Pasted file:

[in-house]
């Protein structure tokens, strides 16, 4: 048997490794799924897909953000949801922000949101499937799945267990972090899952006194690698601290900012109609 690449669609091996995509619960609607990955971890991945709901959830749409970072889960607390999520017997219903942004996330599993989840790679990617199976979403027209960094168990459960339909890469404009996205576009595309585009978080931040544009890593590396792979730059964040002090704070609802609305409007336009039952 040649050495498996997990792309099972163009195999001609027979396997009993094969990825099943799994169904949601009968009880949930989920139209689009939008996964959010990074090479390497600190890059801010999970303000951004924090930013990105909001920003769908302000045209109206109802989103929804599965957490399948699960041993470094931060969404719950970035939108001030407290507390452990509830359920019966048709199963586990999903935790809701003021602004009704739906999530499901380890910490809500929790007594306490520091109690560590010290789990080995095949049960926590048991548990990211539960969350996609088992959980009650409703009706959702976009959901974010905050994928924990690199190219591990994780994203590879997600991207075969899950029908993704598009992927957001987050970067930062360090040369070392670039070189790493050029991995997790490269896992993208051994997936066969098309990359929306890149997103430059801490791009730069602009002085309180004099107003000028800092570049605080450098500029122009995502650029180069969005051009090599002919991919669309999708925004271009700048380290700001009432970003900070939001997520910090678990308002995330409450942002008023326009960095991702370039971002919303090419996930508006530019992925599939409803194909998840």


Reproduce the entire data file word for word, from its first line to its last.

[in-house]
């Protein structure tokens, strides 16, 4: 048997490794799924897909953000949801922000949101499937799945267990972090899952006194690698601290900012109609 690449669609091996995509619960609607990955971890991945709901959830749409970072889960607390999520017997219903942004996330599993989840790679990617199976979403027209960094168990459960339909890469404009996205576009595309585009978080931040544009890593590396792979730059964040002090704070609802609305409007336009039952 040649050495498996997990792309099972163009195999001609027979396997009993094969990825099943799994169904949601009968009880949930989920139209689009939008996964959010990074090479390497600190890059801010999970303000951004924090930013990105909001920003769908302000045209109206109802989103929804599965957490399948699960041993470094931060969404719950970035939108001030407290507390452990509830359920019966048709199963586990999903935790809701003021602004009704739906999530499901380890910490809500929790007594306490520091109690560590010290789990080995095949049960926590048991548990990211539960969350996609088992959980009650409703009706959702976009959901974010905050994928924990690199190219591990994780994203590879997600991207075969899950029908993704598009992927957001987050970067930062360090040369070392670039070189790493050029991995997790490269896992993208051994997936066969098309990359929306890149997103430059801490791009730069602009002085309180004099107003000028800092570049605080450098500029122009995502650029180069969005051009090599002919991919669309999708925004271009700048380290700001009432970003900070939001997520910090678990308002995330409450942002008023326009960095991702370039971002919303090419996930508006530019992925599939409803194909998840």